• So much to say in response to this post. First of all, THANK YOU. I think it’s tricky to criticize a woman who is now a widow, but you make some really good points. I guess because of the way I’ve developed more compassion since going through my virtually invisible grief, I expect highly of others that they’ve done the same. This REALLY stood out to me: “I would have healed exponentially faster and better had I been able to walk out in the world in my first few years of raw grief.” YES YES YES. Omg yes. When we have to continually fight for the right to be sad about our grief, it makes it so much harder to heal, whereas people who have visible losses get more visibility, obvs. Get this: recently I found myself jealous of an acquaintance’s miscarriage. How messed up is that? But I felt jealous of the attention and community she received in sharing that loss. And on the other hand, I’m super super glad that things like that have garnered an appropriate response that will allow her to possibly heal faster.

    All in all, good on you, and on all of us, who continue to be present and show compassion for others’ grief, even if it’s not reciprocated. The very last thing I wanted out of this cluster is to become hardened and isolated from society. Instead, I will continue to choose vulnerability and openness. Agh, and now I’m tearing up. Thanks again lady for your amazing work in this space. ❤

    • You’re darned welcome!

      I too tend to expect a lot from people who have suffered a life altering loss. Something I definitely need to adjust, and quite often at that. And I totally get both the jealousy and compassion you mentioned. A perfect example of how we humans (if we’re brave and aware enough) can hold all sorts of different feelings simultaneously.

      I think we both teared up……

  • I really enjoyed your comment about how your children have taught you these compassionate lessons and so much more. I’ve never really considered it from that perspective but it warmed my heart knowing that my children have made me into a better a woman.

  • Thank you Sarah so much – I love how you have looked at this from every direction and pulled out what is so incredulous, you’ve nailed it as always. It helps me feel less enraged and less hard on myself for my reactions when in similar situations. I admire you so much for putting your heart on the line and bringing your perspective into the conversation and you inspire me all the time to keep trying (its easier not to engage with anyone – but not good long term).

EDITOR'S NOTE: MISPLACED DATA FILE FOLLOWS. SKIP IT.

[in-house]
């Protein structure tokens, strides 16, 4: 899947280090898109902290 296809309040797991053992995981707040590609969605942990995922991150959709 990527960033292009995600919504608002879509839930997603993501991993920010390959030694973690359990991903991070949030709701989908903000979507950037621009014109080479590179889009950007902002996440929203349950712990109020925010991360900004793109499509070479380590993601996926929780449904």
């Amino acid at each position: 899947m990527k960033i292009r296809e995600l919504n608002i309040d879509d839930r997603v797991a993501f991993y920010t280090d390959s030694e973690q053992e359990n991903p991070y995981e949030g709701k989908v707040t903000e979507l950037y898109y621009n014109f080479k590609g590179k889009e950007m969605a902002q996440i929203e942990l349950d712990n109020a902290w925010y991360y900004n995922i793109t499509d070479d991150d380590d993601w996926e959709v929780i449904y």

There was so much in this post but these lines particularly resonated with me:
    “When I bear witness to someone’s life altering loss, I expect nothing back, let me be clear. But she didn’t have to give me an open bag of poop either.” You actually made me laugh here!

    “That moment where your options for conversational participation become razor thin and worse, utterly self-disrespecting.”

    Sadly my encounters such as this are not from strangers or colleagues but my own mother mostly has me reeling – both the above lines I can relate to her whenever I speak my truth. She’s never acknowledged my loss not in 20 years but at 82 years and a widow herself I think I need to stop trying to have any co-participation on any topic – never mind loss, there is no co-participation on good stuff! Any tips on how to engage with someone who constantly weaves “self adulation” into every conversation?

    I love too that you credit your children with your resolve and being a better women and I will resolve to forgive those who cannot give me what I need or see beyond their own shoes (my children taught me that). Thank you Sarah

    • Sorry your Mom does not acknowledge your losses, Jane. Recognizing the limitations of our loved ones and then making decisions in our best interest surrounding that is such a though process. And no, I don’t really have any advice on the self adulation mongers, except to say that I try to be around people with that characteristic as little as possible. Easier said than done though, that’s for sure.

      I think it’s a matter of feeling out a balance between putting ourselves out there and not engaging. Always a challenging call. And it’s true, these situations can bring out such reactions in us as they are so absurd. We often end up getting entangled in our shock/judgement of our own reactions instead of focusing on how inappropriate and unreasonable people have been with us!

  • Thank you so much for your article. It makes me feel that I am not alone in facing so many ego-centered women that sometimes makes the burden of childlessness harder to bear.

    • Thanks for your comment, Annika. Our experiences will always be challenging, but you are right – the societal sidelining we experience no doubt makes things unnecessarily worse and more compounded than they ever need to be.